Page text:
specifically authorizes MCC to enter into ``one or more subsequent 
Compacts.'' MCC does not consider subsequent compact eligibility, 
however, before countries have completed their compact or are within 18 
months of completion, (e.g., a second compact if they have completed or 
are within 18 months of completing their

[[Page 66693]]

first compact). Selection for subsequent compacts is not automatic and 
is intended only for countries that (1) exhibit successful performance 
on their previous compact; (2) exhibit improved scorecard policy 
performance during the partnership; and (3) exhibit a continued 
commitment to further their sector reform efforts in any subsequent 
partnership. As a result, the Board has an even higher standard when 
selecting countries for subsequent compacts.
1. Successful implementation of the previous compact
    To evaluate the degree of success of the previous compact, the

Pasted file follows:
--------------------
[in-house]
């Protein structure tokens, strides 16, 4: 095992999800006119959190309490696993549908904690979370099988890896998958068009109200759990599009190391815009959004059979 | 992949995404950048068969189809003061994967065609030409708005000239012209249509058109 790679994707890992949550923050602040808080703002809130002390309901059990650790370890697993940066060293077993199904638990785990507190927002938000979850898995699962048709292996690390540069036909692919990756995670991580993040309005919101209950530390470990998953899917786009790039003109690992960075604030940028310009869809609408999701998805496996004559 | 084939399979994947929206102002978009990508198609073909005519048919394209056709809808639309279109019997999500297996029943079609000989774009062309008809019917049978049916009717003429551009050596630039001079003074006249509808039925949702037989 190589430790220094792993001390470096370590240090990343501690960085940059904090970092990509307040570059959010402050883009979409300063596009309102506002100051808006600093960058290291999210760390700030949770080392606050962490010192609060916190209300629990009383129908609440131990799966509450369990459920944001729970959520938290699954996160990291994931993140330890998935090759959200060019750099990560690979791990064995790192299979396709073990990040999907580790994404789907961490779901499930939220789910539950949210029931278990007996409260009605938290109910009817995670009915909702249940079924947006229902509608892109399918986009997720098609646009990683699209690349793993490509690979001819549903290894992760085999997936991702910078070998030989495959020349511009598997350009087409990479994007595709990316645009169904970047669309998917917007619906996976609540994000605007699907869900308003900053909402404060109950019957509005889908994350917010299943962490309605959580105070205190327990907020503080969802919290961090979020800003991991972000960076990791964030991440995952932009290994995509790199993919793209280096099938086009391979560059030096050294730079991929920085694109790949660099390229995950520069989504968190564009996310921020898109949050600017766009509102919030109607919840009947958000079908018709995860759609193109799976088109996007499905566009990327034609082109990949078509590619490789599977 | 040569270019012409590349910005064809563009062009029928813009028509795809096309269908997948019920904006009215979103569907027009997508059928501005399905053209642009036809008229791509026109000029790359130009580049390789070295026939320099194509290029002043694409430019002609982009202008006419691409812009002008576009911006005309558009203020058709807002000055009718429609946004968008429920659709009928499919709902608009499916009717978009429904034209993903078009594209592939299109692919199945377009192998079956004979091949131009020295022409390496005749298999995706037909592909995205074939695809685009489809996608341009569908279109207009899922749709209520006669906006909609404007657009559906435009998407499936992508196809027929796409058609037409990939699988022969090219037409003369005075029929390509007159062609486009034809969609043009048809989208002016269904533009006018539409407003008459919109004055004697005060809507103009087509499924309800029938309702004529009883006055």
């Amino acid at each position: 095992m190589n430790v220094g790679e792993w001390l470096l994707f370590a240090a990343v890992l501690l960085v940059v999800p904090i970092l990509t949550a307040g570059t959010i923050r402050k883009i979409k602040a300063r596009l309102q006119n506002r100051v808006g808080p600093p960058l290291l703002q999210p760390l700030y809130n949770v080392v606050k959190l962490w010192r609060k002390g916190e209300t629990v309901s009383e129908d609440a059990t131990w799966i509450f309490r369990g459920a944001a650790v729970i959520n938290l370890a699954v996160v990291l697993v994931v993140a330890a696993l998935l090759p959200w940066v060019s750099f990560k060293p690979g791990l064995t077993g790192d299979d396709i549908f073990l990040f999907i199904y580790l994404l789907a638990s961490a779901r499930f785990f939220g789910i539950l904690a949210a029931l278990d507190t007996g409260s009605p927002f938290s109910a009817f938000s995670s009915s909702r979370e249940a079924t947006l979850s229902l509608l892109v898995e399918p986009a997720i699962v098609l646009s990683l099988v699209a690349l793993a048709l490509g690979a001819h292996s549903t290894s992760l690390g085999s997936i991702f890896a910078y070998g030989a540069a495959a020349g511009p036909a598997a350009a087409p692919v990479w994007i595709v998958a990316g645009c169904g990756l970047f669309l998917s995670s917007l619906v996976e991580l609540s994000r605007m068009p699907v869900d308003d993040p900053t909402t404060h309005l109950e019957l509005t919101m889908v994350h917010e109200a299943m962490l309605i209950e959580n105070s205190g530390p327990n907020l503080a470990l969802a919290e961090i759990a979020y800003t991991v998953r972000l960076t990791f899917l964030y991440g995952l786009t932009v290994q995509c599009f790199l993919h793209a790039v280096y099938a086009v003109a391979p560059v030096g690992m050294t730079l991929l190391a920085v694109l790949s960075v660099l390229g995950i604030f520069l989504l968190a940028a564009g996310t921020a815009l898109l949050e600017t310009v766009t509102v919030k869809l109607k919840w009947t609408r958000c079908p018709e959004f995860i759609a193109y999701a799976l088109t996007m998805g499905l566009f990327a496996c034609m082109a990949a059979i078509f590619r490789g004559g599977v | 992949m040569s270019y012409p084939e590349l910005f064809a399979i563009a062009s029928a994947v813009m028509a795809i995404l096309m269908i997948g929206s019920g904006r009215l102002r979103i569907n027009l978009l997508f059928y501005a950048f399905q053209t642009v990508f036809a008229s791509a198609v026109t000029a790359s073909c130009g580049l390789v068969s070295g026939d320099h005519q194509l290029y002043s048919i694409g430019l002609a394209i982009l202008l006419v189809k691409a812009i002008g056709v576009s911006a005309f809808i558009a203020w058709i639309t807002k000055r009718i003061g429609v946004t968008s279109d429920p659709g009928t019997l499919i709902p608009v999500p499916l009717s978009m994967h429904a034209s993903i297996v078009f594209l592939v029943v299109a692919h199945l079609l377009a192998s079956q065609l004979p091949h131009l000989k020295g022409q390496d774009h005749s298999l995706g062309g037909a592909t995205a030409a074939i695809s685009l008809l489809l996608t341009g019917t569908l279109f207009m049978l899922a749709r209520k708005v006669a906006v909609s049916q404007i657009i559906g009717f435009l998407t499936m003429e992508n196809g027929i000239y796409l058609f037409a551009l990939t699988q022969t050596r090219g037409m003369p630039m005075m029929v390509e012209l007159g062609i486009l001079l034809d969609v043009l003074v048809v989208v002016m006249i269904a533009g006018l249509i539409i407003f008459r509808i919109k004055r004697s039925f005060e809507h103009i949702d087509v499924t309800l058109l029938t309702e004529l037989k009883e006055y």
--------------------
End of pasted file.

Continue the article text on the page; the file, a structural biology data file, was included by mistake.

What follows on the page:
Board looks to see if there is a clear evidence base of success within 
the budget and time limits of the compact, in particular by looking at 
three aspects:

 The degree to which there is evidence of strong political will 
and management capacity: Is the partnership characterized by the 
country ensuring that both policy reforms and the compact program 
itself are both being implemented to the best ability that the country 
can deliver;
 The degree to which the country has exhibited commitment and 
capacity to achieve program results: Are the financial and project 
results being achieved; to what degree is the country committing its 
own resources to ensure the compact is a success; to what extent is the 
private sector engaged (if relevant); and other compact-specific 
issues; and
 The degree to which the country has implemented the compact in 
accordance with MCC's core policies and standards: That is, is the 
country adhering to MCC's policies and procedures, including in 
critical areas such as remediating unresolved fraud and corruption and 
abuse or misuse of funds issues; procurement; and monitoring and